What the Five Year Anniversary of the SOPA/PIPA Blackout Can Teach Congress About Tech
from the sopa,-pipa,-spotify-and-privacy dept
Five years ago this week, Americans opened their internet browsers and saw darkness.
Google, Wikipedia, Reddit, the Consumer Technology Association (CTA) and other major websites had banded together and gone dark to make a then-obscure piece of legislation infamous. Wikipedia shut down completely for 24 hours and a black band masked the Google logo.
These internet giants and other online sites joined millions of Americans in protesting the 2012 Stop Online Piracy Act (SOPA) and PROTECT IP Act (PIPA) legislation in a historic grassroots movement. More than four million people signed Google's online petition linked to the blacked-out homepage. Eight million people looked up how to contact their representative when prompted to by Wikipedia. Tumblr alone produced 87,000 calls to representatives. The vast numbers led most congressional sponsors to rescind their support of the bill.
SOPA and PIPA were well intended but ill-advised attempts on the part of Congress to protect the American copyright industry. But the legislation was so broad that it had the potential to harm or eradicate entire websites or online services, instead of specifically targeting individuals who uploaded illegal content.
The New York Times called the SOPA/PIPA protests a "coming of age for the tech industry," and at CTA, we were proud to help lead this vital growth. It was a bipartisan and cross industry effort: venture capitalists and law professors, computer scientists and human rights advocates, progressives and tea partiers teamed together to fight the bills. Still, the bills progressed through Congress and appeared to have the momentum necessary to become law.
The 2012 CES proved to be one of the turning points. We invited two legislators — Republican Congressman Darrell Issa and Democratic Senator Ron Wyden — to Las Vegas to explain how the bill would jeopardize the freedom of the digital world. Both policymakers made strong, smart and passionate cases, and the press and attendees listened. Within days, the tide had reversed, and members of Congress ceased their support of the harmful bills. Weeks later, SOPA and PIPA were history.
We did this because we believe innovation, not an overbroad law, is the best way to grow the economy and fight piracy. History has proved us right. In five years since SOPA/PIPA failed, we've seen many instances of market disruptions and many more cases of technological innovation. Spotify, the now-ubiquitous Swedish streaming service, intentionally developed free streaming as a legal competitor to illegal piracy. It worked: piracy has dropped significantly. In 2013, less than 10 percent of daily web traffic in North America came from peer-to-peer file sharing compared to 31 percent in 2008.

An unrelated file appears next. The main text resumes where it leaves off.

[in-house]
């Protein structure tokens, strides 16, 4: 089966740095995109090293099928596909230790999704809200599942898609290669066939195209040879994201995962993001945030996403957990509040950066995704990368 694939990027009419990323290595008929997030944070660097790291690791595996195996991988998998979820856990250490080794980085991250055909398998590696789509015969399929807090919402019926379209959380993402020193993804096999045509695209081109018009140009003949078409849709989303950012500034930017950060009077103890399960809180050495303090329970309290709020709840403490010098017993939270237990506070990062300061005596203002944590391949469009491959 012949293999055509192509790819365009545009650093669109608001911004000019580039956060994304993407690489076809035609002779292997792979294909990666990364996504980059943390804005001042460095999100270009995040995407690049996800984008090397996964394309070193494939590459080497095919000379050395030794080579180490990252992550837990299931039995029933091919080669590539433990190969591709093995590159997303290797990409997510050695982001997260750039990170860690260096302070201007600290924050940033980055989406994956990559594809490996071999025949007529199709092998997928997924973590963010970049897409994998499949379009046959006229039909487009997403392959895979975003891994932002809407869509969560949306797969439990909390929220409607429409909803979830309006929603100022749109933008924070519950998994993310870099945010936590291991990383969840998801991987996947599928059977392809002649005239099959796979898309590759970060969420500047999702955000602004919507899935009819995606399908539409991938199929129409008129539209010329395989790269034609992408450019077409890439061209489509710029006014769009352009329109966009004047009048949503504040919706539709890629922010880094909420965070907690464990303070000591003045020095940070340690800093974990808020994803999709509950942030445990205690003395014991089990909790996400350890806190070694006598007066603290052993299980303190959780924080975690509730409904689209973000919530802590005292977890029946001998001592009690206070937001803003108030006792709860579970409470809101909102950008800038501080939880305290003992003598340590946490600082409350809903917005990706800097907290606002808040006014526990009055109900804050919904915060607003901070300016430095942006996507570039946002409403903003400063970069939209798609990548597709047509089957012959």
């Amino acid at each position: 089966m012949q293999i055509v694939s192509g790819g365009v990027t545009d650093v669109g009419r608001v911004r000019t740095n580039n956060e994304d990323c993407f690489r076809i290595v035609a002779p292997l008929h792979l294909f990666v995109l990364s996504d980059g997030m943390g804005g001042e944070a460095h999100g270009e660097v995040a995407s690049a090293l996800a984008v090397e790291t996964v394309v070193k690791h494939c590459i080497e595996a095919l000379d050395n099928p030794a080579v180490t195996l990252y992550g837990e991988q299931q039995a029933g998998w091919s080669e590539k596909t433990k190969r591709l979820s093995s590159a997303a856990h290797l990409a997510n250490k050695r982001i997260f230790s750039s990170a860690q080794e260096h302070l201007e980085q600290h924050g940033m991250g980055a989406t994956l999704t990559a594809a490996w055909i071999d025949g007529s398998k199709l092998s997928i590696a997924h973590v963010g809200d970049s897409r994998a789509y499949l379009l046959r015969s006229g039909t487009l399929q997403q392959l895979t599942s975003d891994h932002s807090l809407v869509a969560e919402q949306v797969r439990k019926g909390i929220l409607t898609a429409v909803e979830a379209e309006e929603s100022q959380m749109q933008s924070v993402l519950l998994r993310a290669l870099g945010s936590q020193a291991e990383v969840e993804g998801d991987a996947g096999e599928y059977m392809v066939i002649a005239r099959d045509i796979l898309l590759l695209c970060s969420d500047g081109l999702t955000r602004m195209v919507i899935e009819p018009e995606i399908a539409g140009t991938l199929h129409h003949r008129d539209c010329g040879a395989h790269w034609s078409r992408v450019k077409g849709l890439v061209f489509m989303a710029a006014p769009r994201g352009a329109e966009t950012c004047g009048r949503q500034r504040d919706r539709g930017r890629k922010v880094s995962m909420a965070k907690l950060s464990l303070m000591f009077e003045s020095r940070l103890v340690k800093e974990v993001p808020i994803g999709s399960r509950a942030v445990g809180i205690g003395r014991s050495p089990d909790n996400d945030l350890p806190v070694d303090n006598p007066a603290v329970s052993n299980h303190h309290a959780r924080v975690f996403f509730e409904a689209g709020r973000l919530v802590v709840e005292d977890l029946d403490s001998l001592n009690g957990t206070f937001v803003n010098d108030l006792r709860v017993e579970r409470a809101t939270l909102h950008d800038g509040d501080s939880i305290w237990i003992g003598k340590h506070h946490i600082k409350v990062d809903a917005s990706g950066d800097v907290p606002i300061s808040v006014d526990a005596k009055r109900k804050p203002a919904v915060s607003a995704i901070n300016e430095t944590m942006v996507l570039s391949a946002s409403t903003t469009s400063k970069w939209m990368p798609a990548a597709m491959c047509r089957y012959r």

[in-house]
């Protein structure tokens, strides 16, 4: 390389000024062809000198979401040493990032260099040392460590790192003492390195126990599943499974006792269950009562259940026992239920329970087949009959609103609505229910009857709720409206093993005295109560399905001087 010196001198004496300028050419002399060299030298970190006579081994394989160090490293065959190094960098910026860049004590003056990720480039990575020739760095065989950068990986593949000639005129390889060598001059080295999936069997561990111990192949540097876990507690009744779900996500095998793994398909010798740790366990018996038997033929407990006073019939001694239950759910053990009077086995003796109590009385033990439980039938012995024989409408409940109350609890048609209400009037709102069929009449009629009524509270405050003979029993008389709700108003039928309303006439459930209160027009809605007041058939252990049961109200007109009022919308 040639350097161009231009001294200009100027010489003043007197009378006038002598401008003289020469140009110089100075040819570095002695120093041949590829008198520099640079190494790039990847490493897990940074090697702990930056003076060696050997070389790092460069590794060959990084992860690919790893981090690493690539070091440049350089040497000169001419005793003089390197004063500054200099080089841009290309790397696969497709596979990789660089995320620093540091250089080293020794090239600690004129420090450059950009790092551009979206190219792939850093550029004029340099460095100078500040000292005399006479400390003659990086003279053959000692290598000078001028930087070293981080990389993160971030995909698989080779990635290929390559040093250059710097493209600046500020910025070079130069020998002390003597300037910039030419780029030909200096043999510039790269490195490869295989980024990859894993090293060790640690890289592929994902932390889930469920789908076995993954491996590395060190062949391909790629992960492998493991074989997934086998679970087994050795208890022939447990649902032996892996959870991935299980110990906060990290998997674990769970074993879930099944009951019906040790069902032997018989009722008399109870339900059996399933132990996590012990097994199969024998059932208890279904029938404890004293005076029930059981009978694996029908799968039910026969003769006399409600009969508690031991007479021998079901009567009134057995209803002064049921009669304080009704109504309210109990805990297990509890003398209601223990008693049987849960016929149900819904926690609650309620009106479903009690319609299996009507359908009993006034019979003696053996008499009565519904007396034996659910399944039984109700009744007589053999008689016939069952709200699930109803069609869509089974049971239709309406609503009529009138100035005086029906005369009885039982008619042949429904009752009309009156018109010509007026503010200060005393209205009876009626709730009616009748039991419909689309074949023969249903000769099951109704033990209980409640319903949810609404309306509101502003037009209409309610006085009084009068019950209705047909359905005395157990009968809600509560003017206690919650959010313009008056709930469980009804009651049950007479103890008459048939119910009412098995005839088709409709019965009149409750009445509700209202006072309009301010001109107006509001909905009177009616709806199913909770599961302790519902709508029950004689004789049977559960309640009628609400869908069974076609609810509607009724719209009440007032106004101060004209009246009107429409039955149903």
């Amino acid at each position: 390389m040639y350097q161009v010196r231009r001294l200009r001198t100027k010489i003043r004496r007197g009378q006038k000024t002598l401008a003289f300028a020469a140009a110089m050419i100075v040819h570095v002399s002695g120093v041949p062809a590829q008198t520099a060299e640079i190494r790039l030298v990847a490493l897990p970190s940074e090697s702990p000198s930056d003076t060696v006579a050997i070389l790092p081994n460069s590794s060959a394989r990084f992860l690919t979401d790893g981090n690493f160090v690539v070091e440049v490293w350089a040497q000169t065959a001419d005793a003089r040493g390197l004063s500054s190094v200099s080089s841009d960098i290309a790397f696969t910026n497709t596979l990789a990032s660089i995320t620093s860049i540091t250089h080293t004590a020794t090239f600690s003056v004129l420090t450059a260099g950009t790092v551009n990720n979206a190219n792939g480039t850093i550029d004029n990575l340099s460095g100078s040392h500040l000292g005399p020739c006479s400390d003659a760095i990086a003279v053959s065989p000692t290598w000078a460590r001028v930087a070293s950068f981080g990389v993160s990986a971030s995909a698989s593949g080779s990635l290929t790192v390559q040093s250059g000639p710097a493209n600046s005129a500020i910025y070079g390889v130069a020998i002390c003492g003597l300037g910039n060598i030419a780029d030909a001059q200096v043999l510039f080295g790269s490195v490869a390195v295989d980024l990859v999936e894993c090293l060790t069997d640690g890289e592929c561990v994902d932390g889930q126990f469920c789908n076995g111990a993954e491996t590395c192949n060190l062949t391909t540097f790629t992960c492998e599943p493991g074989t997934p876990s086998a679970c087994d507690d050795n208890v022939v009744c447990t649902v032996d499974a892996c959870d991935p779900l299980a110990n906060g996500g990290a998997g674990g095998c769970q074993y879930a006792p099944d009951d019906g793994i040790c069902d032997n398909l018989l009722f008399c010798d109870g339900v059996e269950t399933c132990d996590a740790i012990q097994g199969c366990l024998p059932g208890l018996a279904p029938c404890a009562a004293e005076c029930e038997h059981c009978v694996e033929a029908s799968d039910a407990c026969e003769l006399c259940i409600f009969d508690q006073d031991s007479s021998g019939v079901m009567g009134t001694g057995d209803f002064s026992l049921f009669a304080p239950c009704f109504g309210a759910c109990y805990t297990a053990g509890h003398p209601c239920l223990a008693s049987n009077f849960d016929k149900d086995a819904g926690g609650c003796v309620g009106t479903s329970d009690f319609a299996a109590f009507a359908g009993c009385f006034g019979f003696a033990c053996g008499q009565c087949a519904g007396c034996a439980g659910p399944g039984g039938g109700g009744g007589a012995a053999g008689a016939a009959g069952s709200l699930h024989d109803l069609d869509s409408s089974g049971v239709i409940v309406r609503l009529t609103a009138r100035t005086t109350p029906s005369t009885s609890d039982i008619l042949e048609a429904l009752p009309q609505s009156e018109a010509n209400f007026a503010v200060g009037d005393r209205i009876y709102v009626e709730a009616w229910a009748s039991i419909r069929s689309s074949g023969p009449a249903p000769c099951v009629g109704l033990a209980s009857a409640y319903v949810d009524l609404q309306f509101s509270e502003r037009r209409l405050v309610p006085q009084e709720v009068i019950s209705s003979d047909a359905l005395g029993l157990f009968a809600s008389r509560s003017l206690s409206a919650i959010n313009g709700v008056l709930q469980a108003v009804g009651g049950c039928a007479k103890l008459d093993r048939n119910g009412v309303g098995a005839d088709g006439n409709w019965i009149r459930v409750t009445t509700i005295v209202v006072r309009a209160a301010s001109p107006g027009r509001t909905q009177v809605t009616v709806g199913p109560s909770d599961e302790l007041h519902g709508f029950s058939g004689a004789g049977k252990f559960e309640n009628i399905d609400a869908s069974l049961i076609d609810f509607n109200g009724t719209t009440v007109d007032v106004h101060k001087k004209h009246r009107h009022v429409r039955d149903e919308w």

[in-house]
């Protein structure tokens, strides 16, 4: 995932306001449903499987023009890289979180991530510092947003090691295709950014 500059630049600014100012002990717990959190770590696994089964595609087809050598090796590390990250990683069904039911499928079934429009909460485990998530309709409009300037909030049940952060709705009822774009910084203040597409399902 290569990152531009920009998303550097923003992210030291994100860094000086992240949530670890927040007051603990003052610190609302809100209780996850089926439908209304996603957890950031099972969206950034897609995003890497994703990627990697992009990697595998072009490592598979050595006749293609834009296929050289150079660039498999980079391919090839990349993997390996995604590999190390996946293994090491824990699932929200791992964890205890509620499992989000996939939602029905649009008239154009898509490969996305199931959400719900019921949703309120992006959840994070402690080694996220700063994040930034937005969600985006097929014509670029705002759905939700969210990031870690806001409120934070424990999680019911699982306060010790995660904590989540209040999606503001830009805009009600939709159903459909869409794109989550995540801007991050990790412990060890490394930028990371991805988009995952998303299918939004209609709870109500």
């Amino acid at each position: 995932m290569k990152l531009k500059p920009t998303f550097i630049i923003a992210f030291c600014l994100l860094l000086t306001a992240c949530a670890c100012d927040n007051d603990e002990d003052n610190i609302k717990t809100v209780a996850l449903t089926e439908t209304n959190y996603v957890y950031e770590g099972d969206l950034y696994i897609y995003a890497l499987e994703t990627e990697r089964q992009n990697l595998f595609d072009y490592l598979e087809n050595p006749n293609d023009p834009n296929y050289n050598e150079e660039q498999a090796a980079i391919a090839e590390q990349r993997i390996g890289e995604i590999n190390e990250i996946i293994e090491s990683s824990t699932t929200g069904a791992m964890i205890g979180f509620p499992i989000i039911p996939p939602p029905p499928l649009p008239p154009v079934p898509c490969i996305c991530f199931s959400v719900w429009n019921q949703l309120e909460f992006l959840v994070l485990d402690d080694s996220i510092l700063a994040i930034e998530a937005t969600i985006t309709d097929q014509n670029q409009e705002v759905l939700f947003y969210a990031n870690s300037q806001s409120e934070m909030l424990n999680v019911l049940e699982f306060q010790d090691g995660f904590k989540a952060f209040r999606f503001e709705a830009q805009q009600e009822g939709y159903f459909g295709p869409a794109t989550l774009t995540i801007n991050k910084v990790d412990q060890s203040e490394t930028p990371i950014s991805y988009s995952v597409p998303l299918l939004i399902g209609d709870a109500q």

Even more exciting, streaming services also led to significant revenue growth for the music industry. The Recording Industry Association of America, one of the major supporters of the SOPA/PIPA legislation, reported an 8.1 percent increase in overall revenues from the first half of 2015 to the first half of 2016. This was due in large part to paid subscriptions to streaming services.
Other content industries have experienced massive growth as well. Video streaming programs such as Netflix, Amazon and Hulu continue to thrive. U.S. consumers spent 22 percent more on subscription video streaming services in 2016 than in 2015.
The combination of audio and video streaming takes up a whopping 71 percent of evening home entertainment in North America, and this number should only grow in the coming years. Once at odds on the floor of Congress, the innovation of the tech industry and the creativity of the media industries now mutually support and sustain one another's growth.
New technologies will lead to the same market disruptions that the internet prompted for the media industry. Will Congress support new technologies or stifle them? And how will legacy industries evolve to thrive in this changing technological landscape?
This year at CES 2017 in Las Vegas, innovators from around the globe came to exhibit technology that will change our world as we know it. Augmented and virtual reality technology will profoundly affect the media landscape, creating a more immersive and personalized experience. Drones have already changed the face of the retail industry, with Amazon making its first drone delivery in time for the holiday season. Self-driving cars will revolutionize the auto industry, decrease traffic deaths and bring increased mobility to the elderly and those with disabilities. In dealing with the challenges that will inevitably arise, will Congress choose to preserve old models and technologies, or will it embrace the new and allow American ingenuity to lead?
Five years ago, members of Congress sided with progress over fear. The resulting explosion of innovation proved them right. As other new disruptive technologies emerge, we urge policymakers to heed the lessons of SOPA and PIPA and allow new innovations to prosper, thrive and move our society forward.
Gary Shapiro is president and CEO of the Consumer Technology Association (CTA), the U.S. trade association representing more than 2,200 consumer technology companies, and author of the New York Times best-selling books, Ninja Innovation: The Ten Killer Strategies of the World's Most Successful Businesses and The Comeback: How Innovation Will Restore the American Dream. His views are his own. Connect with him on Twitter: @GaryShapiro